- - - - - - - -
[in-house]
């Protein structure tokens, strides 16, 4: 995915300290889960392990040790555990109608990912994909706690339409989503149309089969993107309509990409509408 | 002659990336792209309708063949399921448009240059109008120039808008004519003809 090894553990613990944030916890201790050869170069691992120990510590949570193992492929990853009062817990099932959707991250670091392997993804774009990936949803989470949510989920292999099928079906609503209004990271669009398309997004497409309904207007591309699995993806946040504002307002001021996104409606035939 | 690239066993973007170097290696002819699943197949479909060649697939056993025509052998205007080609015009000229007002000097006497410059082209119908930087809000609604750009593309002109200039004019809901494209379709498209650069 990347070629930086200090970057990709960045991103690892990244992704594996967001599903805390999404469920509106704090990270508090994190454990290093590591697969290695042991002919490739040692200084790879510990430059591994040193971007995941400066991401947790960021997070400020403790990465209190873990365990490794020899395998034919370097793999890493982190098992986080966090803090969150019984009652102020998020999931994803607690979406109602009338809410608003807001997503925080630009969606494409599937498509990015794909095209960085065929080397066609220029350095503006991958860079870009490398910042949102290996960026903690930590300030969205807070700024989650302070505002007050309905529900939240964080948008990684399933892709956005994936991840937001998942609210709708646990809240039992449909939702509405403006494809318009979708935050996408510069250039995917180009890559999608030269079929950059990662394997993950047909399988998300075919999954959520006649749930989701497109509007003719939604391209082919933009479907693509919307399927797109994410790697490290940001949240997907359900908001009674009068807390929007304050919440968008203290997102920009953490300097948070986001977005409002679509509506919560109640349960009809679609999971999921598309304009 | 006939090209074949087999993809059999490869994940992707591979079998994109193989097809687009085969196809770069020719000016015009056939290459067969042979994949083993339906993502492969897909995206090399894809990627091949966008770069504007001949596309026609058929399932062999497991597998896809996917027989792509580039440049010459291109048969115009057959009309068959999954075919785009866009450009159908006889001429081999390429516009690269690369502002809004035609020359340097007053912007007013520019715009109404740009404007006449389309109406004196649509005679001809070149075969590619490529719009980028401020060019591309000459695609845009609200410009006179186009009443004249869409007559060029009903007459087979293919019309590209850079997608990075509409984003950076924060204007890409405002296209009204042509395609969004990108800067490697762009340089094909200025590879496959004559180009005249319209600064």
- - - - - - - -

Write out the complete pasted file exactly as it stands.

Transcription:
[in-house]
């Protein structure tokens, strides 16, 4: 995915300290889960392990040790555990109608990912994909706690339409989503149309089969993107309509990409509408 | 002659990336792209309708063949399921448009240059109008120039808008004519003809 090894553990613990944030916890201790050869170069691992120990510590949570193992492929990853009062817990099932959707991250670091392997993804774009990936949803989470949510989920292999099928079906609503209004990271669009398309997004497409309904207007591309699995993806946040504002307002001021996104409606035939 | 690239066993973007170097290696002819699943197949479909060649697939056993025509052998205007080609015009000229007002000097006497410059082209119908930087809000609604750009593309002109200039004019809901494209379709498209650069 990347070629930086200090970057990709960045991103690892990244992704594996967001599903805390999404469920509106704090990270508090994190454990290093590591697969290695042991002919490739040692200084790879510990430059591994040193971007995941400066991401947790960021997070400020403790990465209190873990365990490794020899395998034919370097793999890493982190098992986080966090803090969150019984009652102020998020999931994803607690979406109602009338809410608003807001997503925080630009969606494409599937498509990015794909095209960085065929080397066609220029350095503006991958860079870009490398910042949102290996960026903690930590300030969205807070700024989650302070505002007050309905529900939240964080948008990684399933892709956005994936991840937001998942609210709708646990809240039992449909939702509405403006494809318009979708935050996408510069250039995917180009890559999608030269079929950059990662394997993950047909399988998300075919999954959520006649749930989701497109509007003719939604391209082919933009479907693509919307399927797109994410790697490290940001949240997907359900908001009674009068807390929007304050919440968008203290997102920009953490300097948070986001977005409002679509509506919560109640349960009809679609999971999921598309304009 | 006939090209074949087999993809059999490869994940992707591979079998994109193989097809687009085969196809770069020719000016015009056939290459067969042979994949083993339906993502492969897909995206090399894809990627091949966008770069504007001949596309026609058929399932062999497991597998896809996917027989792509580039440049010459291109048969115009057959009309068959999954075919785009866009450009159908006889001429081999390429516009690269690369502002809004035609020359340097007053912007007013520019715009109404740009404007006449389309109406004196649509005679001809070149075969590619490529719009980028401020060019591309000459695609845009609200410009006179186009009443004249869409007559060029009903007459087979293919019309590209850079997608990075509409984003950076924060204007890409405002296209009204042509395609969004990108800067490697762009340089094909200025590879496959004559180009005249319209600064």